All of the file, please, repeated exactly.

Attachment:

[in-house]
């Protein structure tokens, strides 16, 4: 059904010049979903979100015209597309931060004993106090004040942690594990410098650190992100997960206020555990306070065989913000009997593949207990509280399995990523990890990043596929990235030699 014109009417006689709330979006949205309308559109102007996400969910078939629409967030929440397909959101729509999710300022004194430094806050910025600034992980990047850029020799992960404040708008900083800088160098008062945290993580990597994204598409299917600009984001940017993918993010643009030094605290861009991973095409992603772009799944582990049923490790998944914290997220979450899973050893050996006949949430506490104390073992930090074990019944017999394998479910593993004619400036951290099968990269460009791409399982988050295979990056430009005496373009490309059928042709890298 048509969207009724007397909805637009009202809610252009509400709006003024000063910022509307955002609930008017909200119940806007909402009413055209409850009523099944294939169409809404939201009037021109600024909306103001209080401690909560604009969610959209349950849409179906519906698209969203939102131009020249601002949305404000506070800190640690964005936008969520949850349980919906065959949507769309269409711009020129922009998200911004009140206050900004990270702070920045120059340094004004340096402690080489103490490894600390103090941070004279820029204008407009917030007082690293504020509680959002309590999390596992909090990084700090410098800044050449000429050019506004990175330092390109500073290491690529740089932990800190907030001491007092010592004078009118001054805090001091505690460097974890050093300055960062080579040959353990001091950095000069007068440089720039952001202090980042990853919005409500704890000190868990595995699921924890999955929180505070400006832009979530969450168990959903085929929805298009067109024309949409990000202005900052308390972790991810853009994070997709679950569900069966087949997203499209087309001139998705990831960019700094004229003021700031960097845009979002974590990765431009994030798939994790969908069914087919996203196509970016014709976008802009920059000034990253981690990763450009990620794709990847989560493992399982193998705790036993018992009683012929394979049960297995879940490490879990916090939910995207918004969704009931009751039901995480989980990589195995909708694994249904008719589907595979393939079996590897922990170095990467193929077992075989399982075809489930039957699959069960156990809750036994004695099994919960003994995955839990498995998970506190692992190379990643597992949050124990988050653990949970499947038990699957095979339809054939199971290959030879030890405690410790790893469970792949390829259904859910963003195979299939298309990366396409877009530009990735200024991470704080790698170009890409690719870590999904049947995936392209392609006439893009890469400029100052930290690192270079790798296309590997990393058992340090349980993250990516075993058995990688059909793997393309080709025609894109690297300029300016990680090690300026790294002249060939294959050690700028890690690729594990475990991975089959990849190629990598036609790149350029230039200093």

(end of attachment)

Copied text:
[in-house]
């Protein structure tokens, strides 16, 4: 059904010049979903979100015209597309931060004993106090004040942690594990410098650190992100997960206020555990306070065989913000009997593949207990509280399995990523990890990043596929990235030699 014109009417006689709330979006949205309308559109102007996400969910078939629409967030929440397909959101729509999710300022004194430094806050910025600034992980990047850029020799992960404040708008900083800088160098008062945290993580990597994204598409299917600009984001940017993918993010643009030094605290861009991973095409992603772009799944582990049923490790998944914290997220979450899973050893050996006949949430506490104390073992930090074990019944017999394998479910593993004619400036951290099968990269460009791409399982988050295979990056430009005496373009490309059928042709890298 048509969207009724007397909805637009009202809610252009509400709006003024000063910022509307955002609930008017909200119940806007909402009413055209409850009523099944294939169409809404939201009037021109600024909306103001209080401690909560604009969610959209349950849409179906519906698209969203939102131009020249601002949305404000506070800190640690964005936008969520949850349980919906065959949507769309269409711009020129922009998200911004009140206050900004990270702070920045120059340094004004340096402690080489103490490894600390103090941070004279820029204008407009917030007082690293504020509680959002309590999390596992909090990084700090410098800044050449000429050019506004990175330092390109500073290491690529740089932990800190907030001491007092010592004078009118001054805090001091505690460097974890050093300055960062080579040959353990001091950095000069007068440089720039952001202090980042990853919005409500704890000190868990595995699921924890999955929180505070400006832009979530969450168990959903085929929805298009067109024309949409990000202005900052308390972790991810853009994070997709679950569900069966087949997203499209087309001139998705990831960019700094004229003021700031960097845009979002974590990765431009994030798939994790969908069914087919996203196509970016014709976008802009920059000034990253981690990763450009990620794709990847989560493992399982193998705790036993018992009683012929394979049960297995879940490490879990916090939910995207918004969704009931009751039901995480989980990589195995909708694994249904008719589907595979393939079996590897922990170095990467193929077992075989399982075809489930039957699959069960156990809750036994004695099994919960003994995955839990498995998970506190692992190379990643597992949050124990988050653990949970499947038990699957095979339809054939199971290959030879030890405690410790790893469970792949390829259904859910963003195979299939298309990366396409877009530009990735200024991470704080790698170009890409690719870590999904049947995936392209392609006439893009890469400029100052930290690192270079790798296309590997990393058992340090349980993250990516075993058995990688059909793997393309080709025609894109690297300029300016990680090690300026790294002249060939294959050690700028890690690729594990475990991975089959990849190629990598036609790149350029230039200093």